I have yet to see an organization that actively defines safety in this way and uses this definition in practice in a consistent way.
Convergence Training: What about how Safety Differently thinks of people, and more specifically, workers?
Ron Gantt: To the second principle, seeing people as the solution, this one is the most susceptible to the “not different” criticism in my opinion.
There are organizations that have been utilizing people-oriented, collaborative approaches for decades. There is also a movement in some organizations toward creating boss-less work environments, teams of teams, etc., which have a lot of overlap with the idea that people are the solution.
However, I have yet to see any organization take these ideas and apply them to safety in a systematic way. When it comes to safety, often organizations get the idea that asking workers about procedures is all it takes to make people the solution. Don’t get me wrong, that’s a good thing. But that’s just the tip of the iceberg of what’s possible when organizations move away from top-down, Tayloristic approaches to safety management. In my experience though, organizations are just beginning to test the waters on this principle, although some of the early stories we are seeing on this are quite exciting.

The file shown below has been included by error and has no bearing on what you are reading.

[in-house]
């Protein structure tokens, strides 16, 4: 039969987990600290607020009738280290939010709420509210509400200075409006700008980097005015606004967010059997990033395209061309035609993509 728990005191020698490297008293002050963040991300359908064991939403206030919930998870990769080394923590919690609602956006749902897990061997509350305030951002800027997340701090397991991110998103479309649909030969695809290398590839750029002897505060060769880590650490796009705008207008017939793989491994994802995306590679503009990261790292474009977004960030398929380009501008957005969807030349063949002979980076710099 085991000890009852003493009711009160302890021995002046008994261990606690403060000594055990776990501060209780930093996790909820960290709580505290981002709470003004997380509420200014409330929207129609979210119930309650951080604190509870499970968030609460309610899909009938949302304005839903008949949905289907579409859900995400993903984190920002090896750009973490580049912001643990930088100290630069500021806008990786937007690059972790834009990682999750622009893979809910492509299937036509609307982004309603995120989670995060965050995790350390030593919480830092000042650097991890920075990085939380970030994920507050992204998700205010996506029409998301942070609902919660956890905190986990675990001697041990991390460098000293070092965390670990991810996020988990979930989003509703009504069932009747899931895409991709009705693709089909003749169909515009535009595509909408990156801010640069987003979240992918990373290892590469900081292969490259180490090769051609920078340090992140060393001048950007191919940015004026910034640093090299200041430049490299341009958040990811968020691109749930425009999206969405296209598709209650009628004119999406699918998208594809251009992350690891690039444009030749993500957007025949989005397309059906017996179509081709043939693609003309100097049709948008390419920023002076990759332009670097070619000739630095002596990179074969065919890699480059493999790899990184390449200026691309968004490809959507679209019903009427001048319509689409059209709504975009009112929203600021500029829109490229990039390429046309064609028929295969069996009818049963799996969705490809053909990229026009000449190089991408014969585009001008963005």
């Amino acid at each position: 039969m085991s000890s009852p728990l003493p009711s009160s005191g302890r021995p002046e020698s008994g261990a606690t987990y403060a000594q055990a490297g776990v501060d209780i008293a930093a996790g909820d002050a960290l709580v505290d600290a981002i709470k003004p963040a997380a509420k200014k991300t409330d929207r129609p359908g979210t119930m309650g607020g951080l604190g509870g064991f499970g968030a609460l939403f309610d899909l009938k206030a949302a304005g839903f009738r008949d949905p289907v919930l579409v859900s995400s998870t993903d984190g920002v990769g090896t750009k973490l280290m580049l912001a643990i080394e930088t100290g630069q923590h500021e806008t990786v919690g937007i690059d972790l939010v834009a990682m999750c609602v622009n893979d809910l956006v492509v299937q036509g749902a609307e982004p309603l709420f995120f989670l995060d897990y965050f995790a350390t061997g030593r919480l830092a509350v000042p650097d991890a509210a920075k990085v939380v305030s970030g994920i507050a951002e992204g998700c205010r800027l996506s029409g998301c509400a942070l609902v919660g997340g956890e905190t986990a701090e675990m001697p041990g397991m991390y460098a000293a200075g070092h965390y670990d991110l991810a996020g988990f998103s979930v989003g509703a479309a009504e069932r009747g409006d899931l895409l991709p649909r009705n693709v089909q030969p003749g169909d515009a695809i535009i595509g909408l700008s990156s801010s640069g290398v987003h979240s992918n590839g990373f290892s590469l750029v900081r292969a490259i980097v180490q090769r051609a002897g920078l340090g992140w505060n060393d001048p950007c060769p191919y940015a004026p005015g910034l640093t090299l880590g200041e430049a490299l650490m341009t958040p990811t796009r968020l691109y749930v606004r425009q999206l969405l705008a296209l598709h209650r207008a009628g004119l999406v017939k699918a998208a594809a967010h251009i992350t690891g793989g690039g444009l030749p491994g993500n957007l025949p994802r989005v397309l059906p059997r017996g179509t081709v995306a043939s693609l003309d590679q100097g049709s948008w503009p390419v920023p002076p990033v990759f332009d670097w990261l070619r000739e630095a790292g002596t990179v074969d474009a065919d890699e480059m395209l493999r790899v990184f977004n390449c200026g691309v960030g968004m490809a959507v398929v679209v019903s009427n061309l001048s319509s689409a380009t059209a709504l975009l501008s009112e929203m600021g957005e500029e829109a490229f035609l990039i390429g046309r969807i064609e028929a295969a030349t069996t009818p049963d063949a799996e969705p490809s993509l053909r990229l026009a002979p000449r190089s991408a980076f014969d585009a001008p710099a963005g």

Convergence Training: What can you tell us about that third principle, the notion that safety is an ethical responsibility to the worker doing risky work for the organization?
Ron Gantt: To the third principle, this is the one I find people have the hardest time understanding. People think that we’re saying that safety professionals should be more ethical. That’s not what this principle is about.
It is true that most safety professionals want safety to be an ethical responsibility, but their focus is on those above them (e.g., corporate, regulators) rather than those below them (e.g., workers). As an example, safety professionals are far more interested in what the regulator believes is ‘safe’ than what workers believe is ‘safe.’